What surprised me more, though, was the large number of pet services available. Having traveled quite a bit recently, I'd noticed just how many properties required hefty pet deposits -- if they allowed pets at all. Most hotels have rules that include not leaving your pet unattended in a room. Not here. When the folks at the Onyx find out you have a pet, they'll set you up with a pet-friendly room. Good dogs are greeted in the lobby on arrival with a sign and even a bowl of food. Snackies and walkies are available and even encouraged -- and there's even a pet massage service, would you believe? If it weren't for the difficulties you might imagine in bringing a Great Dane on an airplane, I could see the possibilities of bringing my own dog along for a stay!
The Onyx Hotel does offer a breakfast to guests in the Ruby Room. For those who aren't staying over, it's $13 for adults at $6.95 for kids (the entire visit, I didn't see one child). The buffet offers a variety of great items -- eggs, sausage, bacon, and the usual, sure -- but also granola, fresh fruit (including blueberries, melon, grapefruit, and kiwi), yogurt, a wide selection of bakery products, several different types of juice and milk, and several teas and coffees. For someone who tends to avoid typical breakfast fare, I enthusiastically enjoyed this repast.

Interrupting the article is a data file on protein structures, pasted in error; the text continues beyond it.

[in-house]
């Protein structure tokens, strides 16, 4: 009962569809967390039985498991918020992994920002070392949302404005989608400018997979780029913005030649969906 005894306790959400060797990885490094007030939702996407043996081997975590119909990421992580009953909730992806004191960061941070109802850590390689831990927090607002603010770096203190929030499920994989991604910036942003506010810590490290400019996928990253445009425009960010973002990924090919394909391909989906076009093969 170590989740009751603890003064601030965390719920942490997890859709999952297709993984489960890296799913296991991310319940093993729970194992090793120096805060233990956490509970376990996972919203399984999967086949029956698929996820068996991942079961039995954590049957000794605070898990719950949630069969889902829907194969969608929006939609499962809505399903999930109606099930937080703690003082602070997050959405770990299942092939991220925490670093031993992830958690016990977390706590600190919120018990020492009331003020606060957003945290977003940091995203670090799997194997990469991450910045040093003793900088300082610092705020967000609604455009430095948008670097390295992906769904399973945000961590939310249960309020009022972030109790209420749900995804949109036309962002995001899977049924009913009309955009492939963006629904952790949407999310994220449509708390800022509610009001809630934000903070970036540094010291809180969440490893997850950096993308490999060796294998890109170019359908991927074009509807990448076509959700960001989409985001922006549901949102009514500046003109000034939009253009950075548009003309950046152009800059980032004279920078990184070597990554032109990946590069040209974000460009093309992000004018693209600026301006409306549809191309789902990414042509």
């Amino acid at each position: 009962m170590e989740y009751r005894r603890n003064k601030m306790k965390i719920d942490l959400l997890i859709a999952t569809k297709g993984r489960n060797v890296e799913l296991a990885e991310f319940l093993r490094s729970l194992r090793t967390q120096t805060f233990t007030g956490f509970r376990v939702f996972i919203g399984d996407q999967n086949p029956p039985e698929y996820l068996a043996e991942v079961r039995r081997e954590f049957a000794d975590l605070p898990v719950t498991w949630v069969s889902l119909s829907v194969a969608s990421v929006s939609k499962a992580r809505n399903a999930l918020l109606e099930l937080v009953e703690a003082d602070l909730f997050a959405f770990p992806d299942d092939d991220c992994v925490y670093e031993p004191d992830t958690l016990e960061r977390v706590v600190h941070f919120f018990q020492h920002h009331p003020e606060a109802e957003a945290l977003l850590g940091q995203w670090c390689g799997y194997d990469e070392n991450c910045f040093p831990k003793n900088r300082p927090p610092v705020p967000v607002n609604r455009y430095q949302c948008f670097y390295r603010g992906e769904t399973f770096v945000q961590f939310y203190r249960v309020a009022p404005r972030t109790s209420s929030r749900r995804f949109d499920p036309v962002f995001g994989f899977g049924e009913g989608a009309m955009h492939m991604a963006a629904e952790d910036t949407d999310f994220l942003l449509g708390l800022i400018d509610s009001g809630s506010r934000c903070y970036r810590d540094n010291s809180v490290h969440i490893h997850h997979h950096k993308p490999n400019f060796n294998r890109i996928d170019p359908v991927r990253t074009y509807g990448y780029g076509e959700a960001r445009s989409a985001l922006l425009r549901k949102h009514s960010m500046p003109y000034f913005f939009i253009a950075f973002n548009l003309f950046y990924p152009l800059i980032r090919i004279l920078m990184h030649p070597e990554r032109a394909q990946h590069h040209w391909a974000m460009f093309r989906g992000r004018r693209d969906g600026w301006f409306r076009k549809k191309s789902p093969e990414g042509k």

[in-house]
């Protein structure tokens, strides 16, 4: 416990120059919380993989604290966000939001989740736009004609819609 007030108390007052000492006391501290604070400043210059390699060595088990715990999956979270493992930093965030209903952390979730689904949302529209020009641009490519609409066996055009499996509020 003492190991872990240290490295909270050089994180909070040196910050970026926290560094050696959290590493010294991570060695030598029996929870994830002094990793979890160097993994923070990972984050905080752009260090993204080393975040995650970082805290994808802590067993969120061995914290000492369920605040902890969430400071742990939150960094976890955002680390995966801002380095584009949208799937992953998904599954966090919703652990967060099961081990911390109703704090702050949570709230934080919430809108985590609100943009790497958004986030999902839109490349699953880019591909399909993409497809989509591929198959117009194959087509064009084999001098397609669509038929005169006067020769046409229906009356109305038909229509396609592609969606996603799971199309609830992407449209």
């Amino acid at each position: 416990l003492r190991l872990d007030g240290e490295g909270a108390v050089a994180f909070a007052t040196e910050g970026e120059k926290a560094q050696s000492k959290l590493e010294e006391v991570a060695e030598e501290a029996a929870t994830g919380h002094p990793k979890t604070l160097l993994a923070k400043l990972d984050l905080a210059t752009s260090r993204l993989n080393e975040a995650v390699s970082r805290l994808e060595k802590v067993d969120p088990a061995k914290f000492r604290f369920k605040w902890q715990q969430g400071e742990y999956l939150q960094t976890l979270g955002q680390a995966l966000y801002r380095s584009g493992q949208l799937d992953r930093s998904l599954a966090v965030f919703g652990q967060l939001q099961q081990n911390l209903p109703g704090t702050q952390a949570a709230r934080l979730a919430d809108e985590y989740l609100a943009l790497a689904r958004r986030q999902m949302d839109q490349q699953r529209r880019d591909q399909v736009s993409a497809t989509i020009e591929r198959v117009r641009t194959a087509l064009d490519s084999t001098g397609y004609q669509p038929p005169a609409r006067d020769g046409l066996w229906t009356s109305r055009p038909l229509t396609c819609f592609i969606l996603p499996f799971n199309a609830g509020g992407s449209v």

For travelers on the go like myself, there's also a business center downstairs with internet access and a printer/copier. For the fit-minded, there's also an exercise room with a pretty decent selection of equipment. And if you're needing to have a client meeting, there's also a 500sf meeting room available.
If you're traveling in the Boston area and like a place that takes care of you without being bland, you'll want to check out the Onyx Hotel. You'll find it at 155 Portland Street, about two blocks away from Banknorth Garden and about two and a half blocks from the T. You can actually take in the T from Logan International and save the cab fare. There's also valet parking available.
For more information about the Onyx Hotel or the Ruby Room, call (617) 557-9955 or check out the hotel website.